ICE, noun

1. Water or other fluid congealed, or in a solid state; a solid, transparent, brittle substance, formed by the congelation of a fluid, by means of the abstraction of the heat necessary to preserve its fluidity, or to use language, congealed by cold.

2. Concreted sugar.

To break the ice is to make the first opening to any attempt; to remove the first obstructions or difficulties; to open the way.

ICE, verb transitive To cover with ice; to convert into ice

1. To cover with concreted sugar; to frost.

2. To chill; to freeze.

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I love the depth of the words and the penetrating insight of Mr. Webster.

— Betsy (Greenville, SC)

Word of the Day

importance

IMPORT'ANCE, n.

1. Weight; consequence; a bearing on some interest; that quality of any thing by which it may affect a measure, interest or result. The education of youth is of great importance to a free government. A religious education is of infinite importance to every human being.

2. Weight or consequence in the scale of being.

Thy own importance know.

Nor bound thy narrow views to things below.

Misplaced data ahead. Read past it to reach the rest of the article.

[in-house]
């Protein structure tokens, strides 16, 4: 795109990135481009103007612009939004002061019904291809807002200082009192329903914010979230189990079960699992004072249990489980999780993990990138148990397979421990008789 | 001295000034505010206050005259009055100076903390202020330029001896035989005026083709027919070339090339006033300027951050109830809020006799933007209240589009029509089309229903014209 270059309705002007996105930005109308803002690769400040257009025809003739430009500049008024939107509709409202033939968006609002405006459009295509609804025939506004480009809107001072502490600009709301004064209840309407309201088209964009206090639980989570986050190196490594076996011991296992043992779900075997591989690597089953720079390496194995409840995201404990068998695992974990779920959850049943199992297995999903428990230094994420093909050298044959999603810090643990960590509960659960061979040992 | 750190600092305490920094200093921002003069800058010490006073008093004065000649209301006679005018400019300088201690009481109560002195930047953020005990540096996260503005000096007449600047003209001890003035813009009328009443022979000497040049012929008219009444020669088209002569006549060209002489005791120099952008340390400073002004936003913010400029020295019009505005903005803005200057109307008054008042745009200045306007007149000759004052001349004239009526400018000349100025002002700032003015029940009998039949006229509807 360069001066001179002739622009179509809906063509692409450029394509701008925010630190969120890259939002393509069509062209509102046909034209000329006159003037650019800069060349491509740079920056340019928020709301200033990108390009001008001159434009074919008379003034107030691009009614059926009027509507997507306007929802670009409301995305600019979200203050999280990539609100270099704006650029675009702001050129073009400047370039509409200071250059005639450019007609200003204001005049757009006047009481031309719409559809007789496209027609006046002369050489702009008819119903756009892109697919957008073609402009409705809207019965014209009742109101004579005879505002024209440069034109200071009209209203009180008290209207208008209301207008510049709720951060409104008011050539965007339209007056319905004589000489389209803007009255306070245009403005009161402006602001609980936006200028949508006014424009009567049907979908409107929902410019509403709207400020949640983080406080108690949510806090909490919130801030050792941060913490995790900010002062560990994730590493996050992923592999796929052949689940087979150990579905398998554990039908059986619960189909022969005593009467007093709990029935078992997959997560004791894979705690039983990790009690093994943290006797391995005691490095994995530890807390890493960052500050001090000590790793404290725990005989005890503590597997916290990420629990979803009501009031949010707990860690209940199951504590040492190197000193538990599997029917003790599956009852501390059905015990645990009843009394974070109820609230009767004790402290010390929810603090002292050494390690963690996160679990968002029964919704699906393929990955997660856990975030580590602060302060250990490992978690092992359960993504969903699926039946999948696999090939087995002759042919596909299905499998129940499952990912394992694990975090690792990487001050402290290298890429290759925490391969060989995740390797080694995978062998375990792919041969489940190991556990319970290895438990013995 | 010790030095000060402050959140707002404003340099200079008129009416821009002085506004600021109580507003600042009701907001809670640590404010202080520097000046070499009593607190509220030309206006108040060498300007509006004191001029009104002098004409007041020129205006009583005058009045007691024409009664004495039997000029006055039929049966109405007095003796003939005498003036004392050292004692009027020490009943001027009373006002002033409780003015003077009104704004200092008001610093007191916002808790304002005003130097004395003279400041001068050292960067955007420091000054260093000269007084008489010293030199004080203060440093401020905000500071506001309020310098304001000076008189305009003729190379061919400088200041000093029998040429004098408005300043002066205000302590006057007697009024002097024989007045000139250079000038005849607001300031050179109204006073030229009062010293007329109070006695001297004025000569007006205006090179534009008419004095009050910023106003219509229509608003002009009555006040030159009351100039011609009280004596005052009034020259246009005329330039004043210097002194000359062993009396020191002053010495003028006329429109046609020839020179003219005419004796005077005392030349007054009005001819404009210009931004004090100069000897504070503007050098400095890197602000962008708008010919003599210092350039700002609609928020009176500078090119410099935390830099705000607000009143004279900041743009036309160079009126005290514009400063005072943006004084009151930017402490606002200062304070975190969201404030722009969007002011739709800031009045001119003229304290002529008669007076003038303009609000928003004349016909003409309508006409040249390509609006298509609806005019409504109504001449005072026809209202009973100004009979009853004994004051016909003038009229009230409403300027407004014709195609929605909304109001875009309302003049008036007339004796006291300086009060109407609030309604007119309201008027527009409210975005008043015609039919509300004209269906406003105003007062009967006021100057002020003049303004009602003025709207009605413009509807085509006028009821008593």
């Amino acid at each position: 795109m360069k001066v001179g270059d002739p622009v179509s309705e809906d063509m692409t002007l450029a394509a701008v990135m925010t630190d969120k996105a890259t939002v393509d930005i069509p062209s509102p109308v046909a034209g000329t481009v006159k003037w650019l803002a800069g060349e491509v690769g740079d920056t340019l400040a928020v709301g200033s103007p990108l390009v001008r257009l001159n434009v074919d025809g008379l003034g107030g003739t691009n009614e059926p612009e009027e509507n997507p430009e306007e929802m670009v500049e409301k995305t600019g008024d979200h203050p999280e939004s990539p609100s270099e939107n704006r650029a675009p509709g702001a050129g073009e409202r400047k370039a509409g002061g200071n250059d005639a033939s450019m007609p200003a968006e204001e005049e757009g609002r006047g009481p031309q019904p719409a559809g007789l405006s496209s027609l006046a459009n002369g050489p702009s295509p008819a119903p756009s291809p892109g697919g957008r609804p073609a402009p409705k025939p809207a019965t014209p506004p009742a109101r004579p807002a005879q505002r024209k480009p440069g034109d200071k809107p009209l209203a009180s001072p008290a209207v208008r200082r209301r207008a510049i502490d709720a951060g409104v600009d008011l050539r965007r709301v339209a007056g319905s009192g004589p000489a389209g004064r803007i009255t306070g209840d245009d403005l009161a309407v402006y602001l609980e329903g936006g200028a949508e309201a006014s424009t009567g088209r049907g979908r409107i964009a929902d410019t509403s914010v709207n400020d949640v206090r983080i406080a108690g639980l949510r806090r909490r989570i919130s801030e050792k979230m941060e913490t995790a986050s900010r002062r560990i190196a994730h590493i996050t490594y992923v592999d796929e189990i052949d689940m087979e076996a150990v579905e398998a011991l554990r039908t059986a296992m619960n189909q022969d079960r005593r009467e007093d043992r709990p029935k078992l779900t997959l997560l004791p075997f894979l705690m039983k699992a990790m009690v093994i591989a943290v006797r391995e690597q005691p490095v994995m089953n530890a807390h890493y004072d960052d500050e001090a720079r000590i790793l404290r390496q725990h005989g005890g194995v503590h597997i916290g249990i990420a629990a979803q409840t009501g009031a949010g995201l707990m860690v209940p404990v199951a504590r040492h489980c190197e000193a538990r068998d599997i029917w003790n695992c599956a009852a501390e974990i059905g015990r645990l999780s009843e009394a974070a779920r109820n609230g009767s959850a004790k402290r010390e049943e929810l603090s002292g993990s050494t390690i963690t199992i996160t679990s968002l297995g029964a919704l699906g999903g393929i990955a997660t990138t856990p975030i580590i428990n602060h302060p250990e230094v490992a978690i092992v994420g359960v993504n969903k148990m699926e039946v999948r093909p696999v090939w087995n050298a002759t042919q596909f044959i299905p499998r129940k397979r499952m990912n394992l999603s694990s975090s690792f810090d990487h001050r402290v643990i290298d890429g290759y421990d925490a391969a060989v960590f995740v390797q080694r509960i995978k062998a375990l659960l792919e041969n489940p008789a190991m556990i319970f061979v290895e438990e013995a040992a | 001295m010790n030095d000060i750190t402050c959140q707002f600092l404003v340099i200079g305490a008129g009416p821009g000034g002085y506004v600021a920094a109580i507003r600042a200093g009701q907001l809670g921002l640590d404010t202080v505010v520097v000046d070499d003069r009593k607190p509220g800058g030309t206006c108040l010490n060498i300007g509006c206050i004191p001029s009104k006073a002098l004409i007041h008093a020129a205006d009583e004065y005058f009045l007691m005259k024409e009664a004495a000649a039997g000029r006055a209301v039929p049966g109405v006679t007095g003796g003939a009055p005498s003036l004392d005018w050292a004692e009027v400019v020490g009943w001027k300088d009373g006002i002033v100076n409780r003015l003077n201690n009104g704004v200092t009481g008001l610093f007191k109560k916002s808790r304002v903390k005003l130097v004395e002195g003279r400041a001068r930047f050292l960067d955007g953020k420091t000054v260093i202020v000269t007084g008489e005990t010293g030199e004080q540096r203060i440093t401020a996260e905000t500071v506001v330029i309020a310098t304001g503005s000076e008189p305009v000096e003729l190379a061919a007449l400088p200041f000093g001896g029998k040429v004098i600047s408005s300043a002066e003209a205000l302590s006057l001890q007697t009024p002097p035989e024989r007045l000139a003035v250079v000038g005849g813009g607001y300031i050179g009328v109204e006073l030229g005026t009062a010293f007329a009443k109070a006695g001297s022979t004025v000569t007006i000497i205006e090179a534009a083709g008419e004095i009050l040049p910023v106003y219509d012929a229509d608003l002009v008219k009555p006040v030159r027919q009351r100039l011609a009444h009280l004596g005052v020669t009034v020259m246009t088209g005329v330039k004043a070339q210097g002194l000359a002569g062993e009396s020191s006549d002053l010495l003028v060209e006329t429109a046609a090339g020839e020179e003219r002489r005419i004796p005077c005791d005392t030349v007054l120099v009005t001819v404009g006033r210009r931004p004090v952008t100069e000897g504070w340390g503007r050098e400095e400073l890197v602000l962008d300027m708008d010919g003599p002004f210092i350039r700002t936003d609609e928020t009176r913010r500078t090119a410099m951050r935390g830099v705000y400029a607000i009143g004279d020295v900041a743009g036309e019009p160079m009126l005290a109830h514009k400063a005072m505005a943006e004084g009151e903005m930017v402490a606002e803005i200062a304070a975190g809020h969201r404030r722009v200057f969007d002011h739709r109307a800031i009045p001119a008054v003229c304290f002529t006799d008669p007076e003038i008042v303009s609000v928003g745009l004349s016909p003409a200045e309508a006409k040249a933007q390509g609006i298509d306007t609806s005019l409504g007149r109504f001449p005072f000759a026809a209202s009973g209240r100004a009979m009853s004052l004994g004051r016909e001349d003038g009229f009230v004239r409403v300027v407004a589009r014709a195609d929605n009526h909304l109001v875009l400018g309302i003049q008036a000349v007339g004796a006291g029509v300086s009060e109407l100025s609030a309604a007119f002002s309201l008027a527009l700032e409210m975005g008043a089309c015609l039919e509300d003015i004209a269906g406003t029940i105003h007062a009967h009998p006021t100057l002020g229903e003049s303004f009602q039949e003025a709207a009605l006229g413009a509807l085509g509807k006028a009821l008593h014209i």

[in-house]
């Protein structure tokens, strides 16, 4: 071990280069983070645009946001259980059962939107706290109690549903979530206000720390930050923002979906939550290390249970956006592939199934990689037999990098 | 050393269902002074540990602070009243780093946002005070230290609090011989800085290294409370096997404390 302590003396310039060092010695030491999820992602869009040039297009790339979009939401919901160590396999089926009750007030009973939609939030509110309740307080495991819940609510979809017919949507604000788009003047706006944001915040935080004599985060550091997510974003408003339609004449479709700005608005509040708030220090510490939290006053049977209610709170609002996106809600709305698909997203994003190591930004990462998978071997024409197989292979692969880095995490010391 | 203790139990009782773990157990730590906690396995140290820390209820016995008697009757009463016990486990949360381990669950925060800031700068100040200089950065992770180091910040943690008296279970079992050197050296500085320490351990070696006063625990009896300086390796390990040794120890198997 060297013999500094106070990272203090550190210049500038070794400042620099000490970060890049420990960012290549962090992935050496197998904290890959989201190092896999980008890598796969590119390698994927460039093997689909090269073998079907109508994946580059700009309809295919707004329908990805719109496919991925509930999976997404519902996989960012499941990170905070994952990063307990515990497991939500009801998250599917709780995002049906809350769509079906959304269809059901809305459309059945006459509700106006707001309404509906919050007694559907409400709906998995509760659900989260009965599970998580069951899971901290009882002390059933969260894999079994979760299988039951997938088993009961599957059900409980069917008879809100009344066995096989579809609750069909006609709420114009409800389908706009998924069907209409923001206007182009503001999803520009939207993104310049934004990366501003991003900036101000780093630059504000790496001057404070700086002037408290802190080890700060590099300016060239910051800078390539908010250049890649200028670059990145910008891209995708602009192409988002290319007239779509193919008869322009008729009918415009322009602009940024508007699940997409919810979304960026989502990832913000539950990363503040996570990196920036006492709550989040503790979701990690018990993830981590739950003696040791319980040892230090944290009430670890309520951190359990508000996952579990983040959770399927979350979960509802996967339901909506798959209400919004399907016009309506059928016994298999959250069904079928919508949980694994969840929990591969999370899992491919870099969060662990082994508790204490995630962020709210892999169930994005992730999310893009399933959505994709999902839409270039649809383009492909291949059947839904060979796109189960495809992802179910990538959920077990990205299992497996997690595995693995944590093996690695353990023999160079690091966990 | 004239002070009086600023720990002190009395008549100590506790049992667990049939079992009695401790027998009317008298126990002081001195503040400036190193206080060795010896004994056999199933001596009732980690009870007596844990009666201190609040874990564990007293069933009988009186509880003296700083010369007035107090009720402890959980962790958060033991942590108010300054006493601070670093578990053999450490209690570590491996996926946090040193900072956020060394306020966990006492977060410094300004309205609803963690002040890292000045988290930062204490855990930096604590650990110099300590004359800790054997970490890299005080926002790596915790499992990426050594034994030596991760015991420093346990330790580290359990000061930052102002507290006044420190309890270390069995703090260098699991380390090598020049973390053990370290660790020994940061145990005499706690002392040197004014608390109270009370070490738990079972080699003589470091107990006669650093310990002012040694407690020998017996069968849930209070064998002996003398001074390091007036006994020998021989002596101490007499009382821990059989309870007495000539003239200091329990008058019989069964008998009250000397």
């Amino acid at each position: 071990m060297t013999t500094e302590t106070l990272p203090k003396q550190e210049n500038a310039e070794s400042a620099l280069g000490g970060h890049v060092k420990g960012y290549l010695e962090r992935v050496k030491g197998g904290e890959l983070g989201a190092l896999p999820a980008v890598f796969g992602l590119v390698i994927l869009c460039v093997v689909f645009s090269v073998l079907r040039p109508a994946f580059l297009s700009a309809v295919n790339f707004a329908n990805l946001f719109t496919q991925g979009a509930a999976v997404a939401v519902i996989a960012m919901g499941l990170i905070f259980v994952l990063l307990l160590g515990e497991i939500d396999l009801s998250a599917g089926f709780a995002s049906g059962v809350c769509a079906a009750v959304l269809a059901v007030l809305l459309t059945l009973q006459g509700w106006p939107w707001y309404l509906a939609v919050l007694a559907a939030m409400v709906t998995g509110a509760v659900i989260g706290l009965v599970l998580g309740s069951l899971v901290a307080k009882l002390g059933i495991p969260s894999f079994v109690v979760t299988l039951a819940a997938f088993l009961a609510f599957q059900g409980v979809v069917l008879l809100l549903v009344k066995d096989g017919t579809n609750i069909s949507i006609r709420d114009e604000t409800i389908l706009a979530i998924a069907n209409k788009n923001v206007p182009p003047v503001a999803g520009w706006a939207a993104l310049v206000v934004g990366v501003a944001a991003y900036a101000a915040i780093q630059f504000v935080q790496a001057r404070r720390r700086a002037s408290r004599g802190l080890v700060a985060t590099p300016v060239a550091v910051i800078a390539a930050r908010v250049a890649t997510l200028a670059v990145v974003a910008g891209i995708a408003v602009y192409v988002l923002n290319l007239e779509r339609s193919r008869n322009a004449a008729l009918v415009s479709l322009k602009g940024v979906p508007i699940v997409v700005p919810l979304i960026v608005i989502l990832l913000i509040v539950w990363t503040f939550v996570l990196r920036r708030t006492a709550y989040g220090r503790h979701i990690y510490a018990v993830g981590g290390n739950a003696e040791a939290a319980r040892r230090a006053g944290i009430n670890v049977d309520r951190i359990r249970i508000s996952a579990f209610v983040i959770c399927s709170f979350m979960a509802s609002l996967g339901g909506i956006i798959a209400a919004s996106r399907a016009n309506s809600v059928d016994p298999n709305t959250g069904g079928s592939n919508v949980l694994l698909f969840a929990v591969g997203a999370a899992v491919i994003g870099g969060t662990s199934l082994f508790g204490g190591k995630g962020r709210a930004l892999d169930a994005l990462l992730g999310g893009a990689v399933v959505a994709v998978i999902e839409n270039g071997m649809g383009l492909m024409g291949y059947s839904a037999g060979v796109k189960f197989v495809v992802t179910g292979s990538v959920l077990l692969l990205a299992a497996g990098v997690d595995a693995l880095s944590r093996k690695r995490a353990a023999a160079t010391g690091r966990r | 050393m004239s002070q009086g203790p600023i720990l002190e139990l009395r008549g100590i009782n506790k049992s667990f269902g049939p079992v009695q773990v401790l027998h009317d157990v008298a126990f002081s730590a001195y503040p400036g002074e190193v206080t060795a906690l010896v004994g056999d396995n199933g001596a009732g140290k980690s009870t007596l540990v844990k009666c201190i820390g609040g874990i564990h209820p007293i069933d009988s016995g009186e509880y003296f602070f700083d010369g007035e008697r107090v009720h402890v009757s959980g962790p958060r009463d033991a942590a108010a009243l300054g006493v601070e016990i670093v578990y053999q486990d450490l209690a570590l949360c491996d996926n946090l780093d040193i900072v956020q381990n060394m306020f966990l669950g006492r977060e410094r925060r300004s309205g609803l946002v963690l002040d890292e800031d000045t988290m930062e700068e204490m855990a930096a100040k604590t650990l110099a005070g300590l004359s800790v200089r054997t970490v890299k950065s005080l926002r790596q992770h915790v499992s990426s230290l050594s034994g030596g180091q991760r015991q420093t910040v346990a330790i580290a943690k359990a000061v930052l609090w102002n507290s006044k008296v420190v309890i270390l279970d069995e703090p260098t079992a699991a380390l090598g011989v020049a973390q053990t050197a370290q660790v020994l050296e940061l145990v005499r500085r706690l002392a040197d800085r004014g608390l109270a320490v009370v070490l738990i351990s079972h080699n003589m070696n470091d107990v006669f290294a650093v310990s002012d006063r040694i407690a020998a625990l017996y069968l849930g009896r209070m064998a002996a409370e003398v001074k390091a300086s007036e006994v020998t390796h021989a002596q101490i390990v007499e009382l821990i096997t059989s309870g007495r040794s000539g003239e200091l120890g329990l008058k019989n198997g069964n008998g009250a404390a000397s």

3. Weight or consequence in self-estimation.

He believes himself a man of importance.

4. Thing implied; matter; subject; importunity. [In these senses, obsolete.]

Random Word

skip

SKIP, v.i. To leap; to bound; to spring; as a goat or lamb.

To skip over, to pass without notice; to omit.

SKIP, v.t. To pass over or by; to omit; to miss.

Noah's 1828 Dictionary

First dictionary of the American Language!

Noah Webster, the Father of American Christian education, wrote the first American dictionary and established a system of rules to govern spelling, grammar, and reading. This master linguist understood the power of words, their definitions, and the need for precise word usage in communication to maintain independence. Webster used the Bible as the foundation for his definitions.

This standard reference tool will greatly assist students of all ages in their studies.

No other dictionary compares with the Webster's 1828 dictionary. The English language has changed again and again and in many instances has become corrupt. The American Dictionary of the English Language is based upon God's written word, for Noah Webster used the Bible as the foundation for his definitions. This standard reference tool will greatly assist students of all ages in their studies. From American History to literature, from science to the Word of God, this dictionary is a necessity. For homeschoolers as well as avid Bible students it is easy, fast, and sophisticated.


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1828 Noah Webster Dictionary